Nina Lushchenko’s nephew Pavel and daughter Veronika react at her grave, after her funeral at a cemetery in the village of Sitnya, 80 km (about 50 miles) of Veliky Novgorod, yesterday.—AP Nina Lushchenko’s nephew Pavel and daughter Veronika react at her grave, after her funeral at a cemetery in the village of Sitnya, 80 km (about 50 miles) of Veliky Novgorod, yesterday.—AP

LONDON: British Prime Minister David Cameron declared yesterday it was "more likely than not" that a bomb brought down a Metrojet flight packed with Russian vacationers - a scenario that officials from Russia and Egypt have tried to dismiss as premature speculation. Cameron said he had grounded all flights to and from Egypt's Sinai Peninsula, stranding thousands of British tourists at the Red Sea resort of Sharm el-Sheikh, because of "intelligence and information" indicating that a bomb was the likely culprit in the crash Saturday that killed 224 people.

Islamic State group has claimed that it brought down the plane in the Sinai, a report rejected by Russian and Egyptian officials as not credible. Egypt is fighting an Islamic insurgency in the area where the plane crashed. Cameron said he had "every sympathy" with the Egyptians, who rely so heavily on tourism, but added he had to "put the safety of British people first."

"We don't know for certain that it was a terrorist bomb ... (but it's a) strong possibility," Cameron said at his London office at 10 Downing St. shortly before a previously scheduled meeting with Egypt's president. "There's still an investigation taking place in Egypt. We need to see the results of that investigation."

Putin talks

He said he would call Russian President Vladimir Putin later yesterday to discuss the crash. A British team is working to tighten security at the Sharm el-Sheikh airport with an eye toward resuming flights. Cameron said "we want to start as soon as possible" to bring tourists home, and empty planes will be flying out from Britain to do that, but it would take some time.

British Transport Secretary Patrick McLoughlin said Egypt will have to put in place tighter long-term security measures before British flights will resume flying. He told the House of Commons on Thursday that British security teams sent to Sharm el-Sheikh "will be working intensively with the Egyptian authorities to allow normal scheduled operations to recommence."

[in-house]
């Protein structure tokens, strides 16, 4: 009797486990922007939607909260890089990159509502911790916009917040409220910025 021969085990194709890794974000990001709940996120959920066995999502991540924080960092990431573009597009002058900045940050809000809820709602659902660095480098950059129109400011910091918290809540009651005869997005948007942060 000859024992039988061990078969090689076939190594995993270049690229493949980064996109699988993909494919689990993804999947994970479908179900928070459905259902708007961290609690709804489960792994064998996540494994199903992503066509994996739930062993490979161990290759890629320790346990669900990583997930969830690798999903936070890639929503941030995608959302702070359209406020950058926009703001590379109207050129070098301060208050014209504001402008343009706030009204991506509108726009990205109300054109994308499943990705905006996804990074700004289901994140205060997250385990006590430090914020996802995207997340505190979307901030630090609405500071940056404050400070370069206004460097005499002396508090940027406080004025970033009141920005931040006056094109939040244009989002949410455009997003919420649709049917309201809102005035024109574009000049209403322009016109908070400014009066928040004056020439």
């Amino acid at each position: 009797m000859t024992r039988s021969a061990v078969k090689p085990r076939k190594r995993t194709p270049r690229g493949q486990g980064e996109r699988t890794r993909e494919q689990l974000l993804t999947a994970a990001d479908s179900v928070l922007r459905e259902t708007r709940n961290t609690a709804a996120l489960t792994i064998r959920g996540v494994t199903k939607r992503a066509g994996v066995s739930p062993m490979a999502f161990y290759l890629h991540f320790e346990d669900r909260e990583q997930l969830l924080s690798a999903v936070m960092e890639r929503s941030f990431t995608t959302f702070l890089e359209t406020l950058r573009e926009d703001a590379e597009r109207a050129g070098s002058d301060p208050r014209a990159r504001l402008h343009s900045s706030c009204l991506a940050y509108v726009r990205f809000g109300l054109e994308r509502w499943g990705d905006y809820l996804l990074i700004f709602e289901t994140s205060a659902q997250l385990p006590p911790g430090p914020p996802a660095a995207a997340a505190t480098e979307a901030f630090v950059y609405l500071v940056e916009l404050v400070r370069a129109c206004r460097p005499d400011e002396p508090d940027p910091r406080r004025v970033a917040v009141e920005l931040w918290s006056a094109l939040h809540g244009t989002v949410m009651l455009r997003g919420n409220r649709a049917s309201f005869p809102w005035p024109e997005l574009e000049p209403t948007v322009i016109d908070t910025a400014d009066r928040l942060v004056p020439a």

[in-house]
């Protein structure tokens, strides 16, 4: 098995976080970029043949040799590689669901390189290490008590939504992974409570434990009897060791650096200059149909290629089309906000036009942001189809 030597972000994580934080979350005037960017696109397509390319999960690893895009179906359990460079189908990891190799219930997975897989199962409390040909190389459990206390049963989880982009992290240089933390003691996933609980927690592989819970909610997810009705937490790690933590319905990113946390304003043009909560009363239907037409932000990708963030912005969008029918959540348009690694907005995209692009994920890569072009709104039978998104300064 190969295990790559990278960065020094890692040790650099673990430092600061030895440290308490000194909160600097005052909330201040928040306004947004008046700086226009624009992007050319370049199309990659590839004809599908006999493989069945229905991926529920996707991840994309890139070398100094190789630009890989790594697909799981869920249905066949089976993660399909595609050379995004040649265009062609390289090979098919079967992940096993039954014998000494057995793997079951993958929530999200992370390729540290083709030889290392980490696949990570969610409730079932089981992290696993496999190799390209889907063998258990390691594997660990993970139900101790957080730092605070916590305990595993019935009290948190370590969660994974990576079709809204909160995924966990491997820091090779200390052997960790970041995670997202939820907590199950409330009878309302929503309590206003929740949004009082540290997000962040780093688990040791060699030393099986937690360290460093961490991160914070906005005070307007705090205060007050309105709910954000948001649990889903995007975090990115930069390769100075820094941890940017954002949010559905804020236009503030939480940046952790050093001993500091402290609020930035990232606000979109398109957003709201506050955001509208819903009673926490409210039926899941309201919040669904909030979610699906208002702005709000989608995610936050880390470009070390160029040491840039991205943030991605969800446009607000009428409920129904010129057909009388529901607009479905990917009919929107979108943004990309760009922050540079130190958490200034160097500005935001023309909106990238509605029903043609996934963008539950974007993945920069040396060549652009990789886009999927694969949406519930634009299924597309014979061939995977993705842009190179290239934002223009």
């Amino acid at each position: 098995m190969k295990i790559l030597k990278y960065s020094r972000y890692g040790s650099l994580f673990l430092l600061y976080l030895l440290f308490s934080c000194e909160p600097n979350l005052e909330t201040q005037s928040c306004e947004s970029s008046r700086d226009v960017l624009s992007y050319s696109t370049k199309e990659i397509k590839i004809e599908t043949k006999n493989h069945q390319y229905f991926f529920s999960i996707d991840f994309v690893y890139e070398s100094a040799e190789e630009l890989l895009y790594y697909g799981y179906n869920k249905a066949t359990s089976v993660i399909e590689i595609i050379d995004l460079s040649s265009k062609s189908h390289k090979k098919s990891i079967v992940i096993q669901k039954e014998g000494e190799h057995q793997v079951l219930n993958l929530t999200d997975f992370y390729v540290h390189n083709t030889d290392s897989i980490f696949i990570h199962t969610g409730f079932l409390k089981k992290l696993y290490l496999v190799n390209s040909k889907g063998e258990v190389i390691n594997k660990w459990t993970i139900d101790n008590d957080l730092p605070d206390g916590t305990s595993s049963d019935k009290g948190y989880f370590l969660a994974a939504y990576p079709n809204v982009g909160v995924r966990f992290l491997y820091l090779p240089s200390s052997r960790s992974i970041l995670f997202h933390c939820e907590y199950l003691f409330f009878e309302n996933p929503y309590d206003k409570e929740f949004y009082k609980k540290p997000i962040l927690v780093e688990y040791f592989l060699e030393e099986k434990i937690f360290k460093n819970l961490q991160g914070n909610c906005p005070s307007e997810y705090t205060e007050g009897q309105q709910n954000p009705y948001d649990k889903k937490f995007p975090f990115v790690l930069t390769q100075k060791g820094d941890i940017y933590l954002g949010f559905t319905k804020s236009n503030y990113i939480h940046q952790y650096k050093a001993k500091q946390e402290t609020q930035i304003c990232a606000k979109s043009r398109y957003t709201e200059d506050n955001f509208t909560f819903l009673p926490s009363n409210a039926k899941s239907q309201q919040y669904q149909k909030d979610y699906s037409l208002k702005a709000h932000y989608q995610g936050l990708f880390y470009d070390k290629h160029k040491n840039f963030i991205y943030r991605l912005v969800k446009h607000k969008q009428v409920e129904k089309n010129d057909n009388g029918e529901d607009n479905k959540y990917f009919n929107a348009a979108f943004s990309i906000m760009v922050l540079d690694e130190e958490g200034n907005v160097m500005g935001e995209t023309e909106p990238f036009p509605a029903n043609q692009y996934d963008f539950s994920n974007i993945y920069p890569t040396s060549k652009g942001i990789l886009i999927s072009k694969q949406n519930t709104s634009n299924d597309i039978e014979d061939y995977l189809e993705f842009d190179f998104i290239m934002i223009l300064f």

McLoughlin said short-term measures, including different luggage-handing arrangements, would allow the estimated 20,000 British citizens in the Sharm el-Sheikh area, many of them tourists, to fly home. Germany's Lufthansa Group announced Thursday it would cancel flights of its subsidiary airlines - Edelweiss and Eurowings - to Sharm el-Sheikh. Flights to Cairo would not be affected, the company said.

Egypt's minister of civil aviation, Hossam Kamal, insisted yesterday that the country's airports do comply with international security standards and said "the investigation team does not have yet any evidence or data confirming this hypothesis" of a bomb bringing down the plane.

A spokesman for Putin, Dmitry Peskov, insisted that aviation investigators were working on all possible theories as to why the Airbus A321-200 crashed Saturday in Egypt's Sinai Peninsula 23 minutes after taking off, killing everyone on board. He said naming just one possibility was mere speculation.

"One cannot rule out a single theory, but at this point there are no reasons to voice just one theory as reliable - only investigators can do that," Peskov told reporters in Moscow.

Russian Foreign Ministry spokeswoman Maria Zakharova said if Britain had information about a bomb on the plane, it's "really shocking" that hasn't been shared with Russia. She urged Britain to immediately give any such information to the investigators.